Why video games are the new entertainment leaders

Don Reisinger thinks video games have supplanted movies as the de facto leaders in entertainment. Is he right?

After playing through Metal Gear Solid 4: Guns of the Patriots, it became quite clear to me that video games have supplanted film as entertainment leaders. The game shines on so many levels, it's difficult to recount them all here. But perhaps more than anything, it allowed me to become a part of an environment that goes above and beyond anything I've ever experienced in a movie.

And after playing through this instant classic, I can't help but wonder if the video game industry has finally realized that it commands mainstream attention and must favor a new type of gaming that creates unprecedented entertainment value.

I'm a firm believer that video games have replaced movies as the de facto leader in entertainment. Games offer greater entertainment value, usually have better stories, and generally appeal to people far more than any movie currently in theaters.

The way I see it, movies are the next logical entertainment vehicle.

I'm sure you're thinking that I've lost it (again) and video games could never replace movies as entertainment leaders, but I ask that you don't underestimate the power of gaming and the value it offers to the average person.

Today, movies are thinly veiled attempts at turning a profit by over-hyping with utter disregard for the opinion most people will have. How many times have you seen a preview of a movie, went to the theater on opening night, and left with a poor taste in your mouth, crying that it wasn't anything like you thought it would be? Probably more times than you're willing to admit.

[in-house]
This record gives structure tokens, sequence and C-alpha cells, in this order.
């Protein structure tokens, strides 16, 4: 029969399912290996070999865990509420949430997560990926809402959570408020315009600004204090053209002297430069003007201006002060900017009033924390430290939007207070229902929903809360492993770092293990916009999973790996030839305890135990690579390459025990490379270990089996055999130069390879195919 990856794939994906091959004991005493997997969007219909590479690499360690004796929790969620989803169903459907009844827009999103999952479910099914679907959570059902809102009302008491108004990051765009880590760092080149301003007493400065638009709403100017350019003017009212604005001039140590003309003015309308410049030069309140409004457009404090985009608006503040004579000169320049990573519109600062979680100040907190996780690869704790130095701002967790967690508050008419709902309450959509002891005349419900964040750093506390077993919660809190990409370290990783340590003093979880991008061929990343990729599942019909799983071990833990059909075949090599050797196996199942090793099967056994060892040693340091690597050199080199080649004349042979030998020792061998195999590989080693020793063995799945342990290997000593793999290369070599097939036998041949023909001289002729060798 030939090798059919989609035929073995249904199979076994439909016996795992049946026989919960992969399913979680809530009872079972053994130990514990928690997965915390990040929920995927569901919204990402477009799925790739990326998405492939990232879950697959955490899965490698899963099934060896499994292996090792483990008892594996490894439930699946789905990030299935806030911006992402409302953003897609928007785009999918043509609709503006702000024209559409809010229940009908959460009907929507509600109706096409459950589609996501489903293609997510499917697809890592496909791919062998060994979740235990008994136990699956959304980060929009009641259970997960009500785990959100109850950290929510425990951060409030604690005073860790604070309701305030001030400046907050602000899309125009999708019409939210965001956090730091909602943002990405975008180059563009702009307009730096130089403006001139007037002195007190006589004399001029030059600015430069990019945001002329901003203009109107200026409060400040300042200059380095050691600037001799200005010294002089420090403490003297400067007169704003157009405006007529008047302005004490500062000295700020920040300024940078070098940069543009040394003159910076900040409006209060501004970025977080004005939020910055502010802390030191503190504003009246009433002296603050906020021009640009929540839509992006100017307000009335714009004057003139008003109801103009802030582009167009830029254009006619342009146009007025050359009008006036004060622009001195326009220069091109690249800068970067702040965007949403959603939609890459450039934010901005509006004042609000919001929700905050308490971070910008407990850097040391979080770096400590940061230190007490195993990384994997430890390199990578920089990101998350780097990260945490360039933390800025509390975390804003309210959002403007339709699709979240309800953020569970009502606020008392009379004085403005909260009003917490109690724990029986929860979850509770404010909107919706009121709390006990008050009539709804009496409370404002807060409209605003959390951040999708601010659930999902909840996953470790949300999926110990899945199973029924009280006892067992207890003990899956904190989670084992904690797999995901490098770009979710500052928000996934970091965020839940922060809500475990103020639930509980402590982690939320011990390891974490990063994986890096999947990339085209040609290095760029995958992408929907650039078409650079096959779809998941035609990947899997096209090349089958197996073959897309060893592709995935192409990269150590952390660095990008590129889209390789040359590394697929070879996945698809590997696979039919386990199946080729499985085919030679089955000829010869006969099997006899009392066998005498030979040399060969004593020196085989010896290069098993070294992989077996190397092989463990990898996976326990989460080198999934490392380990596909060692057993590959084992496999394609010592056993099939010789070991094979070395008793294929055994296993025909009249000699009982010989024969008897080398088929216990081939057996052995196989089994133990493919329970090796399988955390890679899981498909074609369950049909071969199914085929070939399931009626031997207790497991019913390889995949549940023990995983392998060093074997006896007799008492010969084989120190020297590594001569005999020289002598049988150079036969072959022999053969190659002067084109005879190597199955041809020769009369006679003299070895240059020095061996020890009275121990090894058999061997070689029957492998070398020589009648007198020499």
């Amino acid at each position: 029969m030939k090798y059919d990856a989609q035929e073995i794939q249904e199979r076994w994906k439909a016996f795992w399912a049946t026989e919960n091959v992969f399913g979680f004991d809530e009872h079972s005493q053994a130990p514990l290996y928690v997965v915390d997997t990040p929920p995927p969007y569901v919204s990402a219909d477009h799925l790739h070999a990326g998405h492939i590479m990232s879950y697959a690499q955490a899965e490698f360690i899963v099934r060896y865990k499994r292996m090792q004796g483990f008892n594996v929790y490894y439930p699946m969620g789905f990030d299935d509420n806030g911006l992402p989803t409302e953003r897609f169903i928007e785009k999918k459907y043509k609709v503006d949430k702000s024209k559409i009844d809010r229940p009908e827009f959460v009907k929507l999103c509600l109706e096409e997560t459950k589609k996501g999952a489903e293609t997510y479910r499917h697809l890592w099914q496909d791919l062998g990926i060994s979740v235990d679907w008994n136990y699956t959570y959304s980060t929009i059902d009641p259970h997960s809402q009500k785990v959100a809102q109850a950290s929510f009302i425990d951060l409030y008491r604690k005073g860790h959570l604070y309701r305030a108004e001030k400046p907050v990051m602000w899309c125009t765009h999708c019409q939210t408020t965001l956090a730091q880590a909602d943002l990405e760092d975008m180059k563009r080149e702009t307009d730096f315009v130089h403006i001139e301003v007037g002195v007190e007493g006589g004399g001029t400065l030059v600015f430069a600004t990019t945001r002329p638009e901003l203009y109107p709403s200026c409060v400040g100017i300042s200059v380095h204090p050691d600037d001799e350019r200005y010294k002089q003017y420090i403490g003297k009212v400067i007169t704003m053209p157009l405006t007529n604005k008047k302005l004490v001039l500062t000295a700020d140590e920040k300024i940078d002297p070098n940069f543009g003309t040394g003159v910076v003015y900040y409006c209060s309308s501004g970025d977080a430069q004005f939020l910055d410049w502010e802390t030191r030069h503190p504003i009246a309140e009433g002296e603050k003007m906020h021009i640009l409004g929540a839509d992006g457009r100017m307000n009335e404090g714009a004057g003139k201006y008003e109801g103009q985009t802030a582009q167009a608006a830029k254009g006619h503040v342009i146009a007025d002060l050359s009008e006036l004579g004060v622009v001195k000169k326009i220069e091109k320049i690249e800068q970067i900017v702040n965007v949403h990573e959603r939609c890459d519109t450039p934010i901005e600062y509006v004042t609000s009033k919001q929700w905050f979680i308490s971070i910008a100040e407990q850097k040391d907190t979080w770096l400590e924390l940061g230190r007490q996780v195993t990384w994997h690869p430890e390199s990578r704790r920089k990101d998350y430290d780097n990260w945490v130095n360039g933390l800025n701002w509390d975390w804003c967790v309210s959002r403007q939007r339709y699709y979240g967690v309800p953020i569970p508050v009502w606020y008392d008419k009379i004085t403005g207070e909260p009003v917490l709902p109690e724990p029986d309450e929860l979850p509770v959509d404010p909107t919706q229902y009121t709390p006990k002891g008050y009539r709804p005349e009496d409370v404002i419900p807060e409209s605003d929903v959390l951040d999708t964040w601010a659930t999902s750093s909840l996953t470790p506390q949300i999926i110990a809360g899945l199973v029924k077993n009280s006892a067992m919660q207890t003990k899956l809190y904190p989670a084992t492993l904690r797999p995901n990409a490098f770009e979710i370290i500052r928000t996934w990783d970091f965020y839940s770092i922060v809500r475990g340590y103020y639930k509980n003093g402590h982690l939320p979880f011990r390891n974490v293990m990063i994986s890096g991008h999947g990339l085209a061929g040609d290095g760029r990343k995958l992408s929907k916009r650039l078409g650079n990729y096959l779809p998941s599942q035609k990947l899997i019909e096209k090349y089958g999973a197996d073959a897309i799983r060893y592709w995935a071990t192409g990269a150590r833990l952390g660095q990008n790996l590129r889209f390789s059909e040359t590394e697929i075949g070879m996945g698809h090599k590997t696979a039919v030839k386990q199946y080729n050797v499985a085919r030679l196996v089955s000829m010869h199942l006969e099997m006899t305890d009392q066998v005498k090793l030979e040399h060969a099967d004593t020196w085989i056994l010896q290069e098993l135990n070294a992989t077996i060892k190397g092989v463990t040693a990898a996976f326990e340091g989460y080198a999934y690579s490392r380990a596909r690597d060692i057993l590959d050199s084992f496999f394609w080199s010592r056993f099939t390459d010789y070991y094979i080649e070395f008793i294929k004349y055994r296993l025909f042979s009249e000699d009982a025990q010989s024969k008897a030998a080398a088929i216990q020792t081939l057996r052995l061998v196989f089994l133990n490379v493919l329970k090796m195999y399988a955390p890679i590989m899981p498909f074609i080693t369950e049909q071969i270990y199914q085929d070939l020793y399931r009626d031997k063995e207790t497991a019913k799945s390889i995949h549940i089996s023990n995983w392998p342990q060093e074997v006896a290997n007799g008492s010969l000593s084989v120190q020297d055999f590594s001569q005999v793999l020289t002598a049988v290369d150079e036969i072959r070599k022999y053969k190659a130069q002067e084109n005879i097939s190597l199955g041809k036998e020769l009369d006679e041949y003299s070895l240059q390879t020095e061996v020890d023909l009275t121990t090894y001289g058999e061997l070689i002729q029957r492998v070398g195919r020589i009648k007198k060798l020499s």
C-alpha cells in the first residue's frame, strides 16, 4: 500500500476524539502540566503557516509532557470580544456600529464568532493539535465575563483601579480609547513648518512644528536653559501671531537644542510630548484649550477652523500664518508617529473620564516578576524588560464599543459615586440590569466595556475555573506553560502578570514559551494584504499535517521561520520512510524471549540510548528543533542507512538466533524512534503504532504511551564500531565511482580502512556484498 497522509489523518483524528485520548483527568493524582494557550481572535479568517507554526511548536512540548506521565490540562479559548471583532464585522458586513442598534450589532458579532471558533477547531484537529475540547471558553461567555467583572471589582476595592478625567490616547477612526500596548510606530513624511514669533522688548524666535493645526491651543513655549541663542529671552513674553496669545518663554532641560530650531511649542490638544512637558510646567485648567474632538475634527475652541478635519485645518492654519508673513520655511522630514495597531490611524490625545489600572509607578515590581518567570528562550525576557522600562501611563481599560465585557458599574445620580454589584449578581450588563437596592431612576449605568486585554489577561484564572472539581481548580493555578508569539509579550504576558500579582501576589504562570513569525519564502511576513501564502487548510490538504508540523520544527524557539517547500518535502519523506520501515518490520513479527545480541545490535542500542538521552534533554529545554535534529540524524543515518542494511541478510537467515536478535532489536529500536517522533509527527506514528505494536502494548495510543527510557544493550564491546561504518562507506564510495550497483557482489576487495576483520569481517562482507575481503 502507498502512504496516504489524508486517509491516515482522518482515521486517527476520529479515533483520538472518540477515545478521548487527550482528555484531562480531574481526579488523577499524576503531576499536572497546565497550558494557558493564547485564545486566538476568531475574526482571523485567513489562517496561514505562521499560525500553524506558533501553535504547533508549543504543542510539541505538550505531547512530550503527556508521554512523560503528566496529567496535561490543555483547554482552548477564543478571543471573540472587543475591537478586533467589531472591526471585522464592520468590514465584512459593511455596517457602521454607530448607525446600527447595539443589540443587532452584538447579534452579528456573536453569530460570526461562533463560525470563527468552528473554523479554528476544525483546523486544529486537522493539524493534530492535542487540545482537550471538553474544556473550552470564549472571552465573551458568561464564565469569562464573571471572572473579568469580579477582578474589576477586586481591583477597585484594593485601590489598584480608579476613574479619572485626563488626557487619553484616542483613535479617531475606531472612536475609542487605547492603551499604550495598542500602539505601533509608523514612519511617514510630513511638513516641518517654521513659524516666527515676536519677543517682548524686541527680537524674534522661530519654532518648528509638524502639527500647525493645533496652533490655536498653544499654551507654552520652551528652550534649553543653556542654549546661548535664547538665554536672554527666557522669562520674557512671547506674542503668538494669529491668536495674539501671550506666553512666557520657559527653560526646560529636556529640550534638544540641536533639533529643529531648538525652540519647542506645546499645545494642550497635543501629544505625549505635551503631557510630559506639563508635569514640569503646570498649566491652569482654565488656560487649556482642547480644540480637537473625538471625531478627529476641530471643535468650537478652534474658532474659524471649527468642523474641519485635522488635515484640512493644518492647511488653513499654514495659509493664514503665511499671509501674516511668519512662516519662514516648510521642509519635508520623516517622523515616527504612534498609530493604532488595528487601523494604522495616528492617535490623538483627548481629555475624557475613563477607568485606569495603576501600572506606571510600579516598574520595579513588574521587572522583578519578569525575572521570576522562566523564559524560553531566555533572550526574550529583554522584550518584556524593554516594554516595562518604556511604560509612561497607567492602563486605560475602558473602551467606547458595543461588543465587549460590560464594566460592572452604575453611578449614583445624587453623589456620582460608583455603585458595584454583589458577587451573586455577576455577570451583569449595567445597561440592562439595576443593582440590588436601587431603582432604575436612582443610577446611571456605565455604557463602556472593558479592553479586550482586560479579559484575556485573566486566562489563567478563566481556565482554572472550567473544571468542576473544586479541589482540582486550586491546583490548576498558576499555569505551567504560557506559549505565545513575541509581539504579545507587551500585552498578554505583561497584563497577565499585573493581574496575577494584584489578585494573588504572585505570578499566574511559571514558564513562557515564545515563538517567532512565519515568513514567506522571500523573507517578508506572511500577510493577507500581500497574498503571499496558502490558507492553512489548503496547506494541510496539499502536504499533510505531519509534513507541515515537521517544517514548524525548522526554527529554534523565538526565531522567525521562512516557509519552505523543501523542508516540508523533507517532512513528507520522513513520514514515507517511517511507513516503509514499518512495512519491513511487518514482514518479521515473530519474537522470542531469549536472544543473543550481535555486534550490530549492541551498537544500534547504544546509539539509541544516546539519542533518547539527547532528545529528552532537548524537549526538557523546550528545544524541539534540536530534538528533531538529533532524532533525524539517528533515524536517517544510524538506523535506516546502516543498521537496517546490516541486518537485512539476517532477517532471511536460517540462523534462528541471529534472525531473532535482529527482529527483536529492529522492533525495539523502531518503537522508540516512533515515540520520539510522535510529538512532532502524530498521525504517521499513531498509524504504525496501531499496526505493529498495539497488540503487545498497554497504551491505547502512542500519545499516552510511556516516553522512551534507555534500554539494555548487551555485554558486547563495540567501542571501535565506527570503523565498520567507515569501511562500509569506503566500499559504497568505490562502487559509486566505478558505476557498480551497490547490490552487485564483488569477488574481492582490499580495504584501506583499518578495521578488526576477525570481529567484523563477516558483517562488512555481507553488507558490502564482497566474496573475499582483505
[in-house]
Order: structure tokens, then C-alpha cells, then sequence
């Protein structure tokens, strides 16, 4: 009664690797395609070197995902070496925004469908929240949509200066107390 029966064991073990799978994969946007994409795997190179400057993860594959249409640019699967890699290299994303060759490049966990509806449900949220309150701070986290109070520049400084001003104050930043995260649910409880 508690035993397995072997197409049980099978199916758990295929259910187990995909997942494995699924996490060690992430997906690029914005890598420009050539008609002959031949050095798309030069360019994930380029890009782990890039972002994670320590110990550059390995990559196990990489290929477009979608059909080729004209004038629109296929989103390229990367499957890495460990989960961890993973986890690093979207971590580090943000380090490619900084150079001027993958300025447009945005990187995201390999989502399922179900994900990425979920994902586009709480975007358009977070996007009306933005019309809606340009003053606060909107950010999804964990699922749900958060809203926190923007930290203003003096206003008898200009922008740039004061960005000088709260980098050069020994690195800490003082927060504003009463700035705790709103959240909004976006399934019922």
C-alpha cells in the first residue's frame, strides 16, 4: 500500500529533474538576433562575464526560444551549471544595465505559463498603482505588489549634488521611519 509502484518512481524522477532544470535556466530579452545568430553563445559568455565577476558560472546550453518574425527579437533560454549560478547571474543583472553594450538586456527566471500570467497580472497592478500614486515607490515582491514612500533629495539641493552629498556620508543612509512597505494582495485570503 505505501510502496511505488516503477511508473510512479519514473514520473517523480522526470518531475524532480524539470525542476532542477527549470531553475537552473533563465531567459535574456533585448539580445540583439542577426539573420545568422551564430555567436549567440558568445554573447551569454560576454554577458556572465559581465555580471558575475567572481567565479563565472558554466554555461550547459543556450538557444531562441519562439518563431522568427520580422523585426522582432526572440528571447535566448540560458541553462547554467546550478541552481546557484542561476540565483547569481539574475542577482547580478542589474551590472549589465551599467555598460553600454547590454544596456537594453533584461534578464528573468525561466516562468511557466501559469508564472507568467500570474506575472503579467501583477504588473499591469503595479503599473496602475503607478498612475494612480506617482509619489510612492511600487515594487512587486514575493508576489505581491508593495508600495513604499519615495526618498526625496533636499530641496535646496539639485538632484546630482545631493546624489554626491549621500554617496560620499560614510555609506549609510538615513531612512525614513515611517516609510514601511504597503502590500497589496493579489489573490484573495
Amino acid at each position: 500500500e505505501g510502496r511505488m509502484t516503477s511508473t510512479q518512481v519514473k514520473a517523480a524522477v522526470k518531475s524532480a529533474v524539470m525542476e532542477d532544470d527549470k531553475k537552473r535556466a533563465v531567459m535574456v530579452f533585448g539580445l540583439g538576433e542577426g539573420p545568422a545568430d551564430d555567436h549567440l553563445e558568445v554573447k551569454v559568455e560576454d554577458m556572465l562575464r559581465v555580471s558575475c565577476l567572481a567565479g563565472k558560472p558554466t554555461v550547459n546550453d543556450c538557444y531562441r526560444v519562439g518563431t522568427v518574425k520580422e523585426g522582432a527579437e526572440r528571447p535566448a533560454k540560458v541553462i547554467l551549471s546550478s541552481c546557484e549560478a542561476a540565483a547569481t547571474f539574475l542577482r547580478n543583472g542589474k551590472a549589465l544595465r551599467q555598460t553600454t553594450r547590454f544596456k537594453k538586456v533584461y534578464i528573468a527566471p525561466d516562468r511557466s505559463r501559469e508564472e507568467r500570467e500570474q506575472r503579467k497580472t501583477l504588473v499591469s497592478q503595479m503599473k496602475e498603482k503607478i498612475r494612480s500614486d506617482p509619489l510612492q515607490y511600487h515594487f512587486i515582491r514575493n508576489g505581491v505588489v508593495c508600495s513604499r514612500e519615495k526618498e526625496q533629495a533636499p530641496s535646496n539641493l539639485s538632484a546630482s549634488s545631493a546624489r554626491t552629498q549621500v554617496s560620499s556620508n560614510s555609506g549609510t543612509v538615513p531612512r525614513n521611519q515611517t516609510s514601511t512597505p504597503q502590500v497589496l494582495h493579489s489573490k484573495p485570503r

But video games are different. Unlike the film industry, which relies on slight of hand and the audience's desire to see their favorite celeb reprise a role they've played too many times before, the video game industry is governed by sales and customer appreciation. That's not to say that some games don't stink -- many do -- but when a game shines, it's much better than anything we see on the big screen. It's sad, but true.

The real value of gaming though, is not that you're experiencing entertainment in a new way, but that you're invited into the movie for once and you don't feel like such a spectator. In most movies, I find myself looking at a screen (and my watch) wondering when the pain will stop. Yes, there are some good movies out there, but I think most of us will agree that the vast majority aren't worth the $10 at the theater or the $29.99 for Blu-ray. In fact, I'd venture to say that it's probably not even worth half that.

Movies have been the de facto leader in entertainment for years because they always provided the greatest value proposition. But now, video games have acquired that title as movies become increasingly derivative and boring.

And isn't that the scale by which we should be judging both industries? Shouldn't we judge both forms of entertainment by the actual amount of entertainment they provide? And considering video game sales are on the rise to the detriment of DVD sales, I think most people would agree.

In a perfect world, video games and movies will co-exist and offer the kind of entertainment value we've come to demand from films and enjoy from games. But this is not a perfect world and more often than not, video games easily best movies.

For a while, I was unwilling to admit that films were losing ground to video games, but it has finally happened. With the advent of games like MGS 4 and GTA IV, the video game industry has laid down the gauntlet and let the world see that it can produce a movie-like experience without the movie-like baggage.

Video games lead the entertainment pack and there's no sign of the industry slowing down anytime soon. For once, movies have taken a step back, and I'm happy to see it.

For more on what Don is up to, follow him on Twitter by clicking here!

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About the author

Don Reisinger is a technology columnist who has covered everything from HDTVs to computers to Flowbee Haircut Systems. Besides his work with CNET, Don's work has been featured in a variety of other publications including PC World and a host of Ziff-Davis publications.

 

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